Programming languages not copyrightable rules top EU court
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Europe's top court ruled on Wednesday that the functionality of a computer program and the programming language it is written in cannot be protected by copyright.
The European Court of Justice made the decision in relation to a case brought by SAS Institute against World Programming Limited (WPL).
SAS makes data processing and statistical analysis programs. The core component of the SAS system allows users to write and run application programs written in SAS programming language. Through reference to the Learning Edition of the SAS System, which WPL acquired under a lawful license, WPL created a product that emulates much of the functionality of the SAS components, so that customers' application programs can run in the same way on WPL as on the SAS components.
The court found that although WPL used and studied SAS programs in order to understand their functioning, there was "nothing to suggest that WPL had access to or copied the source code of the SAS components." It ruled that "The purchaser of a license for a program is entitled, as a rule, to observe, study or test its functioning so as to determine the ideas and principles which underlie that program."
If it were accepted that a functionality of a computer program can be protected as such, that would amount to making it possible to monopolize ideas, to the detriment of technological progress and industrial development, decided the court, echoing the opinion given last November by the court's Advocate General, Yves Bot.
The result is that the court finds that ideas and principles which underlie any element of a computer program are not protected by copyright under that directive, only the expression of those ideas and principles.
This in effect leaves the door open for other software companies to "reverse engineer" programs in many cases without fear of infringing copyright.
Why do companies think they can "own" the whole industry their product is it.
No you can't patent/copyright ideas - get over it.
Too bad the way the Common Law system works that cases have to be taken to court to create precedents around the finer details of copyright/patent law.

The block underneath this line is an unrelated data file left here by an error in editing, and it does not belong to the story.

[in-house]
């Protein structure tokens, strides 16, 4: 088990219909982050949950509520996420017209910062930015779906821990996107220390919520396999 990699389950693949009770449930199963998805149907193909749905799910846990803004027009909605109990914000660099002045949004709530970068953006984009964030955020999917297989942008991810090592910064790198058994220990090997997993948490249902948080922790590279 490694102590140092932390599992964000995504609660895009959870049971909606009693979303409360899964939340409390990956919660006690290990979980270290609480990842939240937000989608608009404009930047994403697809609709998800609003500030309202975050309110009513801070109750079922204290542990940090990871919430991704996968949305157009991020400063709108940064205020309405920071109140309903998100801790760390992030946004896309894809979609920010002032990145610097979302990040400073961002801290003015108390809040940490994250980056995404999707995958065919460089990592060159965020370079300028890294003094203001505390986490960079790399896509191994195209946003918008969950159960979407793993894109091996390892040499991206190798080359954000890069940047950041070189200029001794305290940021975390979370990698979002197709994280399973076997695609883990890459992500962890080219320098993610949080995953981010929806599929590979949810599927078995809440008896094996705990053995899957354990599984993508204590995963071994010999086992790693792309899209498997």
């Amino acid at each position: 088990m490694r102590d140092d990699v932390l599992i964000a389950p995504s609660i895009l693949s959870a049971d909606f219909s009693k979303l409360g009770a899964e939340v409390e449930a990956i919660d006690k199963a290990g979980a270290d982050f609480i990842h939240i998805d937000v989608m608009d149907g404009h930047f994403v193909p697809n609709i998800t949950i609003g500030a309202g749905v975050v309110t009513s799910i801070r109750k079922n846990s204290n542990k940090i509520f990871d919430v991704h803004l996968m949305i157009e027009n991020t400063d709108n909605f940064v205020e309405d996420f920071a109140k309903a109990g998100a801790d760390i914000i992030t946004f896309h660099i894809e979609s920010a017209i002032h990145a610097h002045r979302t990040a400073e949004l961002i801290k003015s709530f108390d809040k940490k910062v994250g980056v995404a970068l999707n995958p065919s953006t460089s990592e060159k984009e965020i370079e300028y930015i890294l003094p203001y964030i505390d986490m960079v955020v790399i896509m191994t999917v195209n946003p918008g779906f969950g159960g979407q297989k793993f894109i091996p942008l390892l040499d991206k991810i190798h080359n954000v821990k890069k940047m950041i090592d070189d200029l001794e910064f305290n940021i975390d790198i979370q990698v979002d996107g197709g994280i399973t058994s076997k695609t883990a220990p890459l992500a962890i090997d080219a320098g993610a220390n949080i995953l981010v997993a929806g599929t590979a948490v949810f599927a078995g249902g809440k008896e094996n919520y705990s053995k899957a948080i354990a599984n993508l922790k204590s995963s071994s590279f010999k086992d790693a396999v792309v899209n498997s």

Posted by Anonymous at 16:31:04 on May 3, 2012
If we extend the thinking of the EU court then, if I study the Beatles, and sing it identically to them there is no copy right infringement. Or if I study a Mercedes Benz and make a look alike including the star on the bonnet then that is fine too?! Well that is what China would argue too not so, afterall they study how make similar Fashion house handbags and watches. So why did we arrest Kim Dotcom, all his users did was study how to copy something, and then copied it. It also shows us the folly of the new NZ patent law which excludes software patents since the belief is that copyright is enough. Ha bloody ha.
Posted by Anonymous at 13:47:01 on May 3, 2012
Nope.. If you do that you are passing something off as a Mercedes, which it isn't. It's counterfeiting, and will likely infringe a whole bunch of copyright, patent and trademark laws.
"It also shows us the folly of the new NZ patent law which excludes software patents since the belief is that copyright is enough." It is. Show me where somebody has copied source code without permission and got away with it in court.
Software patents, however, are a colossally expensive stupidity.
See the recent behaviour of Google and Apple for evidence of both of these.
As for the 'Beatles' - cover versions of Beatles (or anybody else's songs) songs have always been allowed. Go for it. If you claim you ARE the Beatles, however...
Why did we arrest Kim Dotcom? Politics, not law.
Posted by Anonymous at 13:15:37 on May 28, 2012
The sound-bite version is:
1. a programming language is not protected by copyright
2. data formats are not protected by copyright
3. program functionality is not protected by copyright
4. program source and object code continue to be protected by copyright
This is a good ruling by the Court. If you write a song that copies a tune from the Beatles, you infringe their copyright. If you copy my code, you infringe my copyright. If you reverse engineer what my code does and re-implement it, you do not infringe my copyright.
Posted by Anonymous at 18:22:46 on May 3, 2012